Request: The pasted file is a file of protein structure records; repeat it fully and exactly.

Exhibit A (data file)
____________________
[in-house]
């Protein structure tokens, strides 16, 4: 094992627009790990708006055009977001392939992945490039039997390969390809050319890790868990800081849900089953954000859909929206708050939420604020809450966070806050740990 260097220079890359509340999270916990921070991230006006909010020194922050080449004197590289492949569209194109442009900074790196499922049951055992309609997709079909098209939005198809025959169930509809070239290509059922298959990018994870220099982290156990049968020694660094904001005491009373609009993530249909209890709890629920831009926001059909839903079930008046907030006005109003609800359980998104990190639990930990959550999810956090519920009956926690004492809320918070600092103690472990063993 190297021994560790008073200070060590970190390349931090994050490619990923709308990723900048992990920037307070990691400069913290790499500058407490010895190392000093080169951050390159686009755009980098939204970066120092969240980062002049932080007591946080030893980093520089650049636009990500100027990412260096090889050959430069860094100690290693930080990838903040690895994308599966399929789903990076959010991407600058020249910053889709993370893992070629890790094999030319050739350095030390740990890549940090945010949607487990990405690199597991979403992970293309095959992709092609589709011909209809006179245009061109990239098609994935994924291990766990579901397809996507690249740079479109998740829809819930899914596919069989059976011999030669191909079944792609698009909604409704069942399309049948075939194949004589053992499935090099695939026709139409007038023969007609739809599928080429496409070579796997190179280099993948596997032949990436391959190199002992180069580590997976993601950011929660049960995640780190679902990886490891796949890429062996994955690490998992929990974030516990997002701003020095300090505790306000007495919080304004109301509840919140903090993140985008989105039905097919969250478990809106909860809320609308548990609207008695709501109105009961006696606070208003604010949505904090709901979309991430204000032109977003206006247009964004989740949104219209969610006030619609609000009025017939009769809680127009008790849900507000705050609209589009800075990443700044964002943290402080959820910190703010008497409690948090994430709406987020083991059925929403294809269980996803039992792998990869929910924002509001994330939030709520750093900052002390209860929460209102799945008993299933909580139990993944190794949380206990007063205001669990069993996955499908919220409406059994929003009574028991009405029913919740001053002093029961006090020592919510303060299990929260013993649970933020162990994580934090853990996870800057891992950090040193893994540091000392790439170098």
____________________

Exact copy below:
[in-house]
């Protein structure tokens, strides 16, 4: 094992627009790990708006055009977001392939992945490039039997390969390809050319890790868990800081849900089953954000859909929206708050939420604020809450966070806050740990 260097220079890359509340999270916990921070991230006006909010020194922050080449004197590289492949569209194109442009900074790196499922049951055992309609997709079909098209939005198809025959169930509809070239290509059922298959990018994870220099982290156990049968020694660094904001005491009373609009993530249909209890709890629920831009926001059909839903079930008046907030006005109003609800359980998104990190639990930990959550999810956090519920009956926690004492809320918070600092103690472990063993 190297021994560790008073200070060590970190390349931090994050490619990923709308990723900048992990920037307070990691400069913290790499500058407490010895190392000093080169951050390159686009755009980098939204970066120092969240980062002049932080007591946080030893980093520089650049636009990500100027990412260096090889050959430069860094100690290693930080990838903040690895994308599966399929789903990076959010991407600058020249910053889709993370893992070629890790094999030319050739350095030390740990890549940090945010949607487990990405690199597991979403992970293309095959992709092609589709011909209809006179245009061109990239098609994935994924291990766990579901397809996507690249740079479109998740829809819930899914596919069989059976011999030669191909079944792609698009909604409704069942399309049948075939194949004589053992499935090099695939026709139409007038023969007609739809599928080429496409070579796997190179280099993948596997032949990436391959190199002992180069580590997976993601950011929660049960995640780190679902990886490891796949890429062996994955690490998992929990974030516990997002701003020095300090505790306000007495919080304004109301509840919140903090993140985008989105039905097919969250478990809106909860809320609308548990609207008695709501109105009961006696606070208003604010949505904090709901979309991430204000032109977003206006247009964004989740949104219209969610006030619609609000009025017939009769809680127009008790849900507000705050609209589009800075990443700044964002943290402080959820910190703010008497409690948090994430709406987020083991059925929403294809269980996803039992792998990869929910924002509001994330939030709520750093900052002390209860929460209102799945008993299933909580139990993944190794949380206990007063205001669990069993996955499908919220409406059994929003009574028991009405029913919740001053002093029961006090020592919510303060299990929260013993649970933020162990994580934090853990996870800057891992950090040193893994540091000392790439170098």